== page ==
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Pakistani Opposition Parties Pledge Unity


Pakistan's two main opposition parties appear to have won big gains in parliamentary elections and are pledging to form a coalition government. VOA's Barry Newhouse reports from Islamabad that even before officials announced a final vote tally, opposition leaders are discussing uniting against President Pervez Musharraf.

The two opposition parties led by former prime minister Nawaz Sharif and Asif Ali Zardari, the husband of Benazir Bhutto, have been rivals in the past, but both men indicated they want to work together in the new parliament.

Zardari told reporters in Islamabad that the parties plan to restore parliament powers that had been weakened under President Musharraf.

"Mr. Nawaz Sharif is also going to be with us in the parliament," he said. "We intend to take him and we intend to take power from every source and bring it back to the parliament."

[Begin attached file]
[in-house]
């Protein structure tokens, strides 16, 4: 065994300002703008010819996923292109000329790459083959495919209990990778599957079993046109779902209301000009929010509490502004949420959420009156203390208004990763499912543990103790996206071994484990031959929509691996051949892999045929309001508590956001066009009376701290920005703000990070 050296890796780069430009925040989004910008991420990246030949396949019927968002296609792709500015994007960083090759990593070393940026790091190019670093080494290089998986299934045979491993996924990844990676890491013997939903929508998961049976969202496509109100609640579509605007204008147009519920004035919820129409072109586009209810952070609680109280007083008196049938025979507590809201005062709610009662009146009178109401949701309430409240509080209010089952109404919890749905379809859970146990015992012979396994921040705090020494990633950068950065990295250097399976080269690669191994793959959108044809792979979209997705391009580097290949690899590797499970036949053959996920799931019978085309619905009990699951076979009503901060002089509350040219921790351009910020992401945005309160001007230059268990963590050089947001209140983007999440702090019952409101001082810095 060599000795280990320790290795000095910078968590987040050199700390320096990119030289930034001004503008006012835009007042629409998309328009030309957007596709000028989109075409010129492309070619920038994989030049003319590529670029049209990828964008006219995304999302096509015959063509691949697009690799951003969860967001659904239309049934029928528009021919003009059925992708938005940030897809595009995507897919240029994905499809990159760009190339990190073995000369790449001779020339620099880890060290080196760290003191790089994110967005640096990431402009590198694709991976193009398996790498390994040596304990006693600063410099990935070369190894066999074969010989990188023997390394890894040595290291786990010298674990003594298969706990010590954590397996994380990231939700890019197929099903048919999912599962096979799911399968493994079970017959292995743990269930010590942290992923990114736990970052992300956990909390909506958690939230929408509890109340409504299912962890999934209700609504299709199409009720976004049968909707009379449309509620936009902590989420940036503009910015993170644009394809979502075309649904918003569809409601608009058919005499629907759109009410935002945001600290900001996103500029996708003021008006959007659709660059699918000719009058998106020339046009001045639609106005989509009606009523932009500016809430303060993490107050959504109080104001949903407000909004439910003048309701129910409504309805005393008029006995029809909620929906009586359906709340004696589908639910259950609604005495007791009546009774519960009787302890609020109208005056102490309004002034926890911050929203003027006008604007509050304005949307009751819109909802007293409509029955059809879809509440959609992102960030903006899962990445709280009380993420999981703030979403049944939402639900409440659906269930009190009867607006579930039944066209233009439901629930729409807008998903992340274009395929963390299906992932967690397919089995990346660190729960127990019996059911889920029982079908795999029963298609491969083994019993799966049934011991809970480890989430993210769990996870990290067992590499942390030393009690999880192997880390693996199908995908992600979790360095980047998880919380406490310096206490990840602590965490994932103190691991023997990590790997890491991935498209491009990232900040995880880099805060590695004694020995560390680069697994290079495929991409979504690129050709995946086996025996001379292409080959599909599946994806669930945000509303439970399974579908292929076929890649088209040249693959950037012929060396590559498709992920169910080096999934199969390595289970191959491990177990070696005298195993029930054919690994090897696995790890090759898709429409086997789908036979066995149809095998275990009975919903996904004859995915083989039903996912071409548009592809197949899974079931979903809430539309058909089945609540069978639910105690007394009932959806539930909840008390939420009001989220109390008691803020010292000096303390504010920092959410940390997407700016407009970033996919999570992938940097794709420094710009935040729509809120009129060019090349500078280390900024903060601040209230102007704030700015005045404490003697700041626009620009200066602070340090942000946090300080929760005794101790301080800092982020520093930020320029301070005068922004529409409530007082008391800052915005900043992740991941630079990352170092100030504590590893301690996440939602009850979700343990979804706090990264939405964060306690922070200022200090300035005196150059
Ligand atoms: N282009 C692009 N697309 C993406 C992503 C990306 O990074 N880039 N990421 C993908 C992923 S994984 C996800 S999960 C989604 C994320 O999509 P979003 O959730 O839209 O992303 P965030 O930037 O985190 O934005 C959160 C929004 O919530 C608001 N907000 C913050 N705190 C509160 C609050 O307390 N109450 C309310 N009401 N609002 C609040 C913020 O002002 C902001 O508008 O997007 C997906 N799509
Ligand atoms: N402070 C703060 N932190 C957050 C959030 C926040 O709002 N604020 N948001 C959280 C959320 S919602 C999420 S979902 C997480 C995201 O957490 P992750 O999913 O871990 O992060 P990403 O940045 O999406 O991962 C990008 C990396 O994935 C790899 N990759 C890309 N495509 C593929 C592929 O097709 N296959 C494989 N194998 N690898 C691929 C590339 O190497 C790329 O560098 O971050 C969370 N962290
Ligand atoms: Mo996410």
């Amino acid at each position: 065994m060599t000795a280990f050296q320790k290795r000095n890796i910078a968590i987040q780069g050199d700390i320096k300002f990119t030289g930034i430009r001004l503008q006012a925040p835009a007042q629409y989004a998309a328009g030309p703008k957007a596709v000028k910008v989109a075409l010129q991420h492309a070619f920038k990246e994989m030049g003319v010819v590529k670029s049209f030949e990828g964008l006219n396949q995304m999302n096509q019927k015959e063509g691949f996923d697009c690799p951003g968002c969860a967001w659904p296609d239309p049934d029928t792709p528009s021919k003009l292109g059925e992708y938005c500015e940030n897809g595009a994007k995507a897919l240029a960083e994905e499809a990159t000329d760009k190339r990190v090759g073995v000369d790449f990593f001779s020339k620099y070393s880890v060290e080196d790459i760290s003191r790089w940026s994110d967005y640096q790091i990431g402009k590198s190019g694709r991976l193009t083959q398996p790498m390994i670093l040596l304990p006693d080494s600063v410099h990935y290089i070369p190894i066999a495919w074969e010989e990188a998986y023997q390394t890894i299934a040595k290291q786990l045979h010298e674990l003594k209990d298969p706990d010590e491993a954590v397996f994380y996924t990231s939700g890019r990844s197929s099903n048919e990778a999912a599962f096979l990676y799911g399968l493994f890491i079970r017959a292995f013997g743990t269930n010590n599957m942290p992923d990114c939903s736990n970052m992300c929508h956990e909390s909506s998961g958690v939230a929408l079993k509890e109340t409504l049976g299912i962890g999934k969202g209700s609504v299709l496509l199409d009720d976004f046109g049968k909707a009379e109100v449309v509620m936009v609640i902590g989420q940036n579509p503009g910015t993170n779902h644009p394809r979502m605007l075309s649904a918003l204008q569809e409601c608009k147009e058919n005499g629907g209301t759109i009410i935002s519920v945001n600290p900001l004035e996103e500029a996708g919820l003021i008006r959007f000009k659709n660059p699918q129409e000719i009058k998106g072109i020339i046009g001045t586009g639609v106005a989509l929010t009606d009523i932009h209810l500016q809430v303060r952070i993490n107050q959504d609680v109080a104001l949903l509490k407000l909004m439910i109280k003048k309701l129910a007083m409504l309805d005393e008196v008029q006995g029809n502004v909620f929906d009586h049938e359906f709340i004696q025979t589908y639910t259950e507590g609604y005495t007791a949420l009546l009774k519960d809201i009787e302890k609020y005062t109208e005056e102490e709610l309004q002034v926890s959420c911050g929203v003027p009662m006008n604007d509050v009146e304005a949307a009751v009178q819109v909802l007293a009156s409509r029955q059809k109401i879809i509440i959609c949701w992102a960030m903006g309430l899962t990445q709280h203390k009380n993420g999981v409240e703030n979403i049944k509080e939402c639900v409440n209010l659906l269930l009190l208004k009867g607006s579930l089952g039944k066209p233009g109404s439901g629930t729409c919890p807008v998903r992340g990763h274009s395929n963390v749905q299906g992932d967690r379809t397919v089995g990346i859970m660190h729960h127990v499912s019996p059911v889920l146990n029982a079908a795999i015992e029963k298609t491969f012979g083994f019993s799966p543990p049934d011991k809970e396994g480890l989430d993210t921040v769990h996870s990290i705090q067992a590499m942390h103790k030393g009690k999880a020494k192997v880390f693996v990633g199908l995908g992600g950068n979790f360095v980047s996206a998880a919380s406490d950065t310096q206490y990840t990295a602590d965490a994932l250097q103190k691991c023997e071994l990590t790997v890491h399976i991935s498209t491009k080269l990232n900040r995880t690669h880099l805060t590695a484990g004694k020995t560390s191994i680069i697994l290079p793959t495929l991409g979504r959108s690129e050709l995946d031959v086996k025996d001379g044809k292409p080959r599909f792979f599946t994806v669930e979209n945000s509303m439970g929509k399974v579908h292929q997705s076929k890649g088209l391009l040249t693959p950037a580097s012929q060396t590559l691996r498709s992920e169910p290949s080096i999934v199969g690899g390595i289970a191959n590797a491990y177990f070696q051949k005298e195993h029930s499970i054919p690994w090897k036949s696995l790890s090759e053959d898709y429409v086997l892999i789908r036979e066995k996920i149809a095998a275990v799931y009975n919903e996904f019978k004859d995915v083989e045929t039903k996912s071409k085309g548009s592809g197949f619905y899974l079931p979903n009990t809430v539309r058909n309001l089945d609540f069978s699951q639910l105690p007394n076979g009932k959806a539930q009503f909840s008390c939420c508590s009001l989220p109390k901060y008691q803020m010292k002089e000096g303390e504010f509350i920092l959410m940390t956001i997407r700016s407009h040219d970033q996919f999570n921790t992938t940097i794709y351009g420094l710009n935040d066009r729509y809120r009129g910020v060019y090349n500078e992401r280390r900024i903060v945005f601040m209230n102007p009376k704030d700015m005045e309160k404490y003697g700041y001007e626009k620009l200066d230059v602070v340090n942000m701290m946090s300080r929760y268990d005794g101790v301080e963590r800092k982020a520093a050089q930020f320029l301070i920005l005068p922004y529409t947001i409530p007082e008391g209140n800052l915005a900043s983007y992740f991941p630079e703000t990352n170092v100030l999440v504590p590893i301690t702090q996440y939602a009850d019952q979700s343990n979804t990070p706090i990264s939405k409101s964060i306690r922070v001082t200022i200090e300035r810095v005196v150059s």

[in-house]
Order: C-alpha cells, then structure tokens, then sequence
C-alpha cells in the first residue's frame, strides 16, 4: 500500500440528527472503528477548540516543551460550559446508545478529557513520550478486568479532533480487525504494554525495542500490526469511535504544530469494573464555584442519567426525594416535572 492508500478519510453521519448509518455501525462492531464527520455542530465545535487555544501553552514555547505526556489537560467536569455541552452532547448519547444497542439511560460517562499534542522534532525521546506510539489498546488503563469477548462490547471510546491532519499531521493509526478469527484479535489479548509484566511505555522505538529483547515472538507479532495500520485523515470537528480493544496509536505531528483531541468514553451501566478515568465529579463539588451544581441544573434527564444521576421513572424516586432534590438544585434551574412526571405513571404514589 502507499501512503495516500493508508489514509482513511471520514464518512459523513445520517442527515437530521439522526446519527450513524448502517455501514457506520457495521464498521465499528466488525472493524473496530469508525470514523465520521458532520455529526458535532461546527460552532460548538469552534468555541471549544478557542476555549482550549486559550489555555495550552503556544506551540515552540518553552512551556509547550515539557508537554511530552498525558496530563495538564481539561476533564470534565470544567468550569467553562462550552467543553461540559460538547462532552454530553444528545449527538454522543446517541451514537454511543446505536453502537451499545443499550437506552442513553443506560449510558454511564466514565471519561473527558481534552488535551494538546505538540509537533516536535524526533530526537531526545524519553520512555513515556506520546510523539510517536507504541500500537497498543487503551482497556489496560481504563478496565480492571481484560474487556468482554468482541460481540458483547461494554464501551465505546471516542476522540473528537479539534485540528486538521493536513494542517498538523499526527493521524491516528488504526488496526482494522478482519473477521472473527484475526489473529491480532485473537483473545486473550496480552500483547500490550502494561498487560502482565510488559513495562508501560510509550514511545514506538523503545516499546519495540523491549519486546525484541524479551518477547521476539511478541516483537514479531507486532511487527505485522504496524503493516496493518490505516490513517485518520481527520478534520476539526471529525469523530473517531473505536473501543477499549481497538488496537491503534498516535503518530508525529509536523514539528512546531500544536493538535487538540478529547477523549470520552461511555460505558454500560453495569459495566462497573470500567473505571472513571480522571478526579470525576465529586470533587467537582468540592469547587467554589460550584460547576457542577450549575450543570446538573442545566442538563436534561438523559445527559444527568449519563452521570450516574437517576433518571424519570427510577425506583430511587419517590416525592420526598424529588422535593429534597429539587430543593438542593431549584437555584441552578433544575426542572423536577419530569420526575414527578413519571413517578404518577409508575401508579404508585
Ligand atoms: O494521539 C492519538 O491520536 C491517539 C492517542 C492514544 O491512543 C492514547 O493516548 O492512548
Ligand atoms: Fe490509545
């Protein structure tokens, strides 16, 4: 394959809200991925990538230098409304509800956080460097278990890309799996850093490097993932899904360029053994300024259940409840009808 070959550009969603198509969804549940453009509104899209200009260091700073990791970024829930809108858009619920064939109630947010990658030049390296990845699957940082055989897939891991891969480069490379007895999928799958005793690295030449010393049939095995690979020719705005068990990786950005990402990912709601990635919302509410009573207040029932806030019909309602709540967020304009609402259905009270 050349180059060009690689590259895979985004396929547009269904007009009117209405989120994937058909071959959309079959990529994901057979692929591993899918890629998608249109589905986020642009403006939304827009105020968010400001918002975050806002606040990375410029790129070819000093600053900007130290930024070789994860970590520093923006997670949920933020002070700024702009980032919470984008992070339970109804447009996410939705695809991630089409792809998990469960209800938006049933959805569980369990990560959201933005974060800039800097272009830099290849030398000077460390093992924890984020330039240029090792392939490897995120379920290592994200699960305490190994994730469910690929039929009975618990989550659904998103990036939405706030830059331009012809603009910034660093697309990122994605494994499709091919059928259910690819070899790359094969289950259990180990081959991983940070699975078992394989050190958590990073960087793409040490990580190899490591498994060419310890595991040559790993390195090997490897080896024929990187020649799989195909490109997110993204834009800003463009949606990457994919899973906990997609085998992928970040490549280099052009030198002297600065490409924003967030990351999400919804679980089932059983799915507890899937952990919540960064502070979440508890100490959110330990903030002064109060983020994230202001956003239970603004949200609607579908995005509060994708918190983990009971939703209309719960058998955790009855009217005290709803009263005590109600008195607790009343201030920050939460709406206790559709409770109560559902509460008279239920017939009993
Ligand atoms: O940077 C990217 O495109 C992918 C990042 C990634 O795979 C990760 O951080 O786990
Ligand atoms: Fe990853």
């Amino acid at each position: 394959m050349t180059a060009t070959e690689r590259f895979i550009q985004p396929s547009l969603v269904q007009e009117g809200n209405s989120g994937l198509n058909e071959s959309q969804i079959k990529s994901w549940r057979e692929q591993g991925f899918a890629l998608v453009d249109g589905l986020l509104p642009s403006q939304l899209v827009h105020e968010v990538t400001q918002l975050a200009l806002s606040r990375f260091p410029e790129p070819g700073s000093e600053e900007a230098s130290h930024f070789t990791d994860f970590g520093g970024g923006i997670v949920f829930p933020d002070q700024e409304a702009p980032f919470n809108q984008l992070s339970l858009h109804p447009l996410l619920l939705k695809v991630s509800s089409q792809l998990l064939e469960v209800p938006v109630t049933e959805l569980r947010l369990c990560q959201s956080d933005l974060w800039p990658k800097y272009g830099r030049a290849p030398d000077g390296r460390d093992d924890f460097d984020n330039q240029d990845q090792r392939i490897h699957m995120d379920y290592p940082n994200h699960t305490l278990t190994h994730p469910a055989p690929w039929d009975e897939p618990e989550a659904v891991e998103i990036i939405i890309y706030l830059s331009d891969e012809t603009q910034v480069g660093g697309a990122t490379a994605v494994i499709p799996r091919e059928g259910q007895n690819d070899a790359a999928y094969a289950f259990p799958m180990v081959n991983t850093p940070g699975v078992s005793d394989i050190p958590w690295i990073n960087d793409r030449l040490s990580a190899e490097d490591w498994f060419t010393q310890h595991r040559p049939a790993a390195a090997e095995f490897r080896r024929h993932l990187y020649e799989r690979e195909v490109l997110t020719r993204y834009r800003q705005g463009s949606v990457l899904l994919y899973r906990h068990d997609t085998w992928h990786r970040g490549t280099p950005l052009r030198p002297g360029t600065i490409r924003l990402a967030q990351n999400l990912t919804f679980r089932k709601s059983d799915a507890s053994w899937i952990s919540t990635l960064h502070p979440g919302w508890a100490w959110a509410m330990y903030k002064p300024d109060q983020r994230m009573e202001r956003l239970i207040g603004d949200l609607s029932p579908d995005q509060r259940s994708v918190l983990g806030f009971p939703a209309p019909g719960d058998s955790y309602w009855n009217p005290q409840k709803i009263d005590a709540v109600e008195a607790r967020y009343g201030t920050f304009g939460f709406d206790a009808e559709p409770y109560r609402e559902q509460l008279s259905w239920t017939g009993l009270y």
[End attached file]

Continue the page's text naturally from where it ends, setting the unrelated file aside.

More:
He vowed the coalition would not include lawmakers with President Musharraf's Pakistan Muslim League party.

Earlier, Sharif said he hopes parties will support a political platform that includes reinstating the Supreme Court justices that Mr. Musharraf deposed in November.

"To accomplish this democratic agenda I think all of us must unite under one platform," he said.

He said those judges will then decide if Mr. Musharraf broke any laws when he ran for re-election as president and later declared emergency rule. But it is unclear if other opposition parties will support reinstating the judges.

Zardari and Sharif are expected to meet Thursday in Islamabad to discuss their parties' plans.

Earlier, the leader of President Musharraf's Pakistan Muslim league conceded defeat, well before the announcement of official results.

Chaudhry Shujat Hussain spoke to reporters after learning he had lost his bid to represent his family's political stronghold in Gujarat.

He says he accepts the results because it is the decision of the people and he says the decision of the people is always right. He says his party is ready to accept its role as the new opposition.

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